Kirstin May and Lucy Williams talk about the difficulties SAS and LE doctors face in the workplace and what can be done to overcome them
A recent survey by the General Medical Council found that 30% of Specialty and Associate Specialist (SAS) and 23% of Local Employed (LE) doctors have been bullied, undermined, or harassed in the workplace in the past year. This was the GMC’s first ever survey in to these roles. It was undertaken due to the increasing number of doctors in such roles. The report’s initial findings make for a sobering read.
The expertise and contributions offered by this staff group should not be underestimated, especially at a time of workforce shortages. 83% of these doctors have been practising for more than 15 years. Sadly, many of the 6,400 respondents have experienced difficulty accessing training to maintain skills, let alone advance their career. Overall, there is insufficient support related to wellbeing, appraisal, and revalidation.
It is clear that SAS and LE doctors contribute more than pure clinical service. More than 90% undertake additional activities, ranging from teaching, research and clinical governance, to appraising other doctors. The majority are involved in training others, but overall receive less support from employers than consultant trainers.
We are both SAS doctors and we know all too well that complaints of SAS and LE doctors being treated poorly in the workplace are not new. Similar results have been published in other surveys conducted by the BMA. As a group SAS and LE doctors are significantly less likely to find that their workplace is supportive compared to other staff groups. They are less clear about where to take concerns, including concerns about bullying, undermining treatment and harassment.
We all wish to belong and to be part of a team. A feeling of security, support, and a sense of inclusion contributes to a shared vision, which in turn increases wellbeing and productivity. Workplace behaviour and human interactions have an impact on clinical decision making and patient outcomes.
So, how should you treat your SAS and LE colleagues and what does a satisfying career in this role look like? The answer is simple: treat your SAS colleague as you would wish to be treated. We may be working together for many years, so make an effort to get to know us. Include us in departmental business meetings and social events. It is important we are seen to work together, not just alongside each other at the same hospital. When asking “how are you?” in the morning, be interested in your colleague’s answer.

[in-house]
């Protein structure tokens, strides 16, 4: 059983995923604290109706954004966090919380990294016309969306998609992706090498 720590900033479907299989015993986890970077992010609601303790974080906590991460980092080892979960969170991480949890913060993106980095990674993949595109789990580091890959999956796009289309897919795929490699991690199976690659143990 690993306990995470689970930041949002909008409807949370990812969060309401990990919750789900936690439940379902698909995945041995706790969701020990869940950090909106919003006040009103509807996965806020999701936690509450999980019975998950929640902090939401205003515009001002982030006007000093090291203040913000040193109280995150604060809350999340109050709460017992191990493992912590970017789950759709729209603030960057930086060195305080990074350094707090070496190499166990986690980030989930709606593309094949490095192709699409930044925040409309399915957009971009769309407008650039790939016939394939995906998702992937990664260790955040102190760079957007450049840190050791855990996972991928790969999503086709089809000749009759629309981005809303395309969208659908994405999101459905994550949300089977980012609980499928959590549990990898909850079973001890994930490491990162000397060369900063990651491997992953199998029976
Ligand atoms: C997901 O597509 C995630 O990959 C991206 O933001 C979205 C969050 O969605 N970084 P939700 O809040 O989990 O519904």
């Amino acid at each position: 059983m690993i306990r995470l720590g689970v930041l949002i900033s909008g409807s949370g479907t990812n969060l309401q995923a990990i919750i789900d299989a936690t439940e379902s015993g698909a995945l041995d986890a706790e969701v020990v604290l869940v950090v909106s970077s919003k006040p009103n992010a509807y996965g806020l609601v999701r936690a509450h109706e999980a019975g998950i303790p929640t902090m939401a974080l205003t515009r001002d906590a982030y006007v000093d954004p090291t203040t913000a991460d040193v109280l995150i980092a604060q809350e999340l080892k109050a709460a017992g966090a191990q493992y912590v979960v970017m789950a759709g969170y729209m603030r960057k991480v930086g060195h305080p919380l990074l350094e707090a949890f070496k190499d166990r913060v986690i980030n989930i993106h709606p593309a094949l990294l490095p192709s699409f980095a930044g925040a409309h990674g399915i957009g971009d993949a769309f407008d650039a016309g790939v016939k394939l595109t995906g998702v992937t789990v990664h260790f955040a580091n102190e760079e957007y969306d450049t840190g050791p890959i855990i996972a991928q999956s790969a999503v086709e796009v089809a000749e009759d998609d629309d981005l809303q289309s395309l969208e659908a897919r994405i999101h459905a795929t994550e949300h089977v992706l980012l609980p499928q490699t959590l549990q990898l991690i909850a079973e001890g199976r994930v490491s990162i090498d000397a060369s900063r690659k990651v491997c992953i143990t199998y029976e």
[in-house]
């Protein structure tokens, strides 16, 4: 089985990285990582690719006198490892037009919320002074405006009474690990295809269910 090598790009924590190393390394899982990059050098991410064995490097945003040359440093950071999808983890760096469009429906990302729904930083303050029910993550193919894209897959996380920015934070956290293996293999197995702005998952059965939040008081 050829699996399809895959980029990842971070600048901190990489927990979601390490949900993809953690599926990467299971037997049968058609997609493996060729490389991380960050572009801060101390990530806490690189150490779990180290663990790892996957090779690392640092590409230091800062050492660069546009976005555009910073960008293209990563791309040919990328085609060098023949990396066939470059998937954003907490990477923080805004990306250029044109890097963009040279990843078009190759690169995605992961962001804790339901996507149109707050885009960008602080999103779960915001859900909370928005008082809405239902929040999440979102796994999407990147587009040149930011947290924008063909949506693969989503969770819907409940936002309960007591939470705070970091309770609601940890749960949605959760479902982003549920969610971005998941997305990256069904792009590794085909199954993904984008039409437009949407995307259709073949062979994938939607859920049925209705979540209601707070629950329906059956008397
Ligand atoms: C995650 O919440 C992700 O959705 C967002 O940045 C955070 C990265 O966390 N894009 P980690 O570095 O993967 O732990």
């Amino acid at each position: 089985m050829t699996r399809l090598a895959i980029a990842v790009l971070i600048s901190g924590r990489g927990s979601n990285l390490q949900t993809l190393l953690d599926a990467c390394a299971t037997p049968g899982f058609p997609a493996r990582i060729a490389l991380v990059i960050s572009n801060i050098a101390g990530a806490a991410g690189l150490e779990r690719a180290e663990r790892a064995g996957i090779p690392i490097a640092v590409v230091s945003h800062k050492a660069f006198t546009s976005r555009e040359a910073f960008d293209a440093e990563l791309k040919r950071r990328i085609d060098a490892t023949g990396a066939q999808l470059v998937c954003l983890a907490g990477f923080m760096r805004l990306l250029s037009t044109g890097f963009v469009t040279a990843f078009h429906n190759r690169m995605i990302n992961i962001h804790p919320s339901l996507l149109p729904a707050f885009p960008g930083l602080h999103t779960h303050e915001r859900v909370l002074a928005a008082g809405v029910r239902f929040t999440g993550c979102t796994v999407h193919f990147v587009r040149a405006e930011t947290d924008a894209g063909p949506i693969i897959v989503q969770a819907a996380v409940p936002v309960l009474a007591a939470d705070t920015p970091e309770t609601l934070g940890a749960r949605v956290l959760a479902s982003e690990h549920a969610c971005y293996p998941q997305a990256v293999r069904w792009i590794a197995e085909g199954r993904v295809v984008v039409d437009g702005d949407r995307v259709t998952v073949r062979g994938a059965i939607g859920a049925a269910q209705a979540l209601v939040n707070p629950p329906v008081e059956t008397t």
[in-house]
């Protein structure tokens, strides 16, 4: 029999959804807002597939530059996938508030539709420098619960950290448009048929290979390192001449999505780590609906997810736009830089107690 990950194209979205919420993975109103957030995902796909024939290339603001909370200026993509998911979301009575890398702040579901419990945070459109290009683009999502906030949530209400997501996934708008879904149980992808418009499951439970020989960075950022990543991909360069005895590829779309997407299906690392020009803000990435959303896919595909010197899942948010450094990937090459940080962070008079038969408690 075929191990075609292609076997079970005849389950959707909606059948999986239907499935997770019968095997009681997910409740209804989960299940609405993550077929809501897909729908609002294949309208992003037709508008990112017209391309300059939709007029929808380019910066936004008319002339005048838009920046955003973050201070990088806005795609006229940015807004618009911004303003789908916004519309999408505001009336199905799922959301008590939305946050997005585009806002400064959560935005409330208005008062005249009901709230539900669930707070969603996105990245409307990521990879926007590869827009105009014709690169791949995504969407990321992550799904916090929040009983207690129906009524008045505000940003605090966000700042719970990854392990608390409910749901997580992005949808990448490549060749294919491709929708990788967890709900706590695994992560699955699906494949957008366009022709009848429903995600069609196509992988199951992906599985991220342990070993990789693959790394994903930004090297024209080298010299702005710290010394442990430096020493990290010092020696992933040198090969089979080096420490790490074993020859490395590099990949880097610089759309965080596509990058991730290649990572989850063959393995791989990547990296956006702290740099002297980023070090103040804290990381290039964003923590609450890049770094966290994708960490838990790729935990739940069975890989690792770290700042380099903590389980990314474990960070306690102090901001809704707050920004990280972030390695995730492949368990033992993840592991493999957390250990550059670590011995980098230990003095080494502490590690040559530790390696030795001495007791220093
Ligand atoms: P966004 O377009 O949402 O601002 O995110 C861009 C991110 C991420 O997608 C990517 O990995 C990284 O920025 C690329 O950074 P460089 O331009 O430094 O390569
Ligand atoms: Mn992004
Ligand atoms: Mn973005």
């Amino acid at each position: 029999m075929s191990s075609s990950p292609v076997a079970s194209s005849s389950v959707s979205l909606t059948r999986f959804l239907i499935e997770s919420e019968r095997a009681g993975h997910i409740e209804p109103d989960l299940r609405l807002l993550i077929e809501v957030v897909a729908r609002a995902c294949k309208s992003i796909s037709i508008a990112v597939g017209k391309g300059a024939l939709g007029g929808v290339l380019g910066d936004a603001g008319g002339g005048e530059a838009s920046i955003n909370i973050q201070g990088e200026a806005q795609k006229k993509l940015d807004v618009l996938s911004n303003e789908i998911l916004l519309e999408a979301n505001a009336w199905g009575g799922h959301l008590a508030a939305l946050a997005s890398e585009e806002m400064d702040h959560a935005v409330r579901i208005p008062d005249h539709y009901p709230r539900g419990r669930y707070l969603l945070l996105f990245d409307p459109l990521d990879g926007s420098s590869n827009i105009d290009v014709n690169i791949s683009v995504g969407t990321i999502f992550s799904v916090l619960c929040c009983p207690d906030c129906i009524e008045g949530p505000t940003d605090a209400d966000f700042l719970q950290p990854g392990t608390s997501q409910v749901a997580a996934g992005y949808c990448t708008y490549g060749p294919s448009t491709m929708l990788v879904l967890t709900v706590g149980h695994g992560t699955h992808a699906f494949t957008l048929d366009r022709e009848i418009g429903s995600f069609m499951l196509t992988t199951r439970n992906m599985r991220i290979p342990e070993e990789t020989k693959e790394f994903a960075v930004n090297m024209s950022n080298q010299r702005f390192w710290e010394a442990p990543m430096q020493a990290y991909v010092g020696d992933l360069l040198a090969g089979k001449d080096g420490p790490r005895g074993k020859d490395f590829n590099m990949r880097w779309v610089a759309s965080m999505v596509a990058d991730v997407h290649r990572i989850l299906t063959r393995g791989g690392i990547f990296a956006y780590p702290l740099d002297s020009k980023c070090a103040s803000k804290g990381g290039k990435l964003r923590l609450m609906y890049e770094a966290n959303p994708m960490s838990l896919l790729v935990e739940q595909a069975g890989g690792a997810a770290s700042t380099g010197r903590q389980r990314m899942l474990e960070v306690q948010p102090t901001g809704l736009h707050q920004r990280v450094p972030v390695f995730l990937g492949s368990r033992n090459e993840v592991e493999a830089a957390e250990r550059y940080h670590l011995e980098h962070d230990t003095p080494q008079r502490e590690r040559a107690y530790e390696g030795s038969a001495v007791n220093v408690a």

The majority of SAS and LE doctors obtained their primary medical qualification abroad, which may be reflected in cultural differences. Rather than seeing this as a nuisance, be interested in how other cultures behave, socially and professionally, and enjoy the diversity. Moving country and culture is an intensely stressful undertaking, so be prepared to be supportive, not just in relation to work, but also to help colleagues integrate into local life outside work. If there are real or perceived difficulties, be open about them. Discuss, don’t judge.
Professionally speaking, SAS and LE roles are dominated by service commitments, but there needs to be a sustainable balance between regular daytime commitments and night or weekend work. With ever increasing pressure to fill rota gaps and difficulty recruiting, it is all too tempting to ask SAS and LE doctors to work mostly out of hours, but please don’t pressure us into unsustainable working patterns that you wouldn’t use for other staff groups.
Regular commitments and the chance to develop a special interest help us to develop stable professional relationships with colleagues in our own and other specialities. Outside of training grades we all share the same requirements for appraisal and revalidation and hence have the same needs for professional development. Supporting professional activities (SPA) time for revalidation should be non-discriminatory. We all need to participate in clinical governance, morbidity and mortality meetings and continuous professional development, so please share the burden of clinical work equally with us, so we also get a chance to contribute to this.
Will SAS and LE doctors ever be truly treated in the same way as other senior staff? Our personal experience as full council members at the Royal College of Anaesthetists shows they can. We have been given the chance to contribute and lead. An equal voice, equal rights, equal workload, and equal responsibilities are all possible. There is plenty of room to develop and grow personally when given the opportunity.
And to all the SAS and LE doctors out there, we would recommend grasping opportunities as they arise. If there is something you wish to do which is offered to consultants, question whether it could be you instead or as well. Be a team member and pursue the common goal. If a door seems closed try and open it to peep through the gap—you may be surprised what you find on the other side.
Kirstin May is an associate specialist in anaesthetics at Horton Hospital Banbury, Oxford University Hospitals NHS Foundation Trust. She also a council member at the Royal College of Anaesthetists and sits on the RCoA SAS committee.
Lucy Williams is an associate specialist in anaesthetics and pain medicine at Great Western Hospital, Swindon. She also a council member at the Royal College of Anaesthetists and sits on the RCoA SAS committee.
Competing interests: None declared.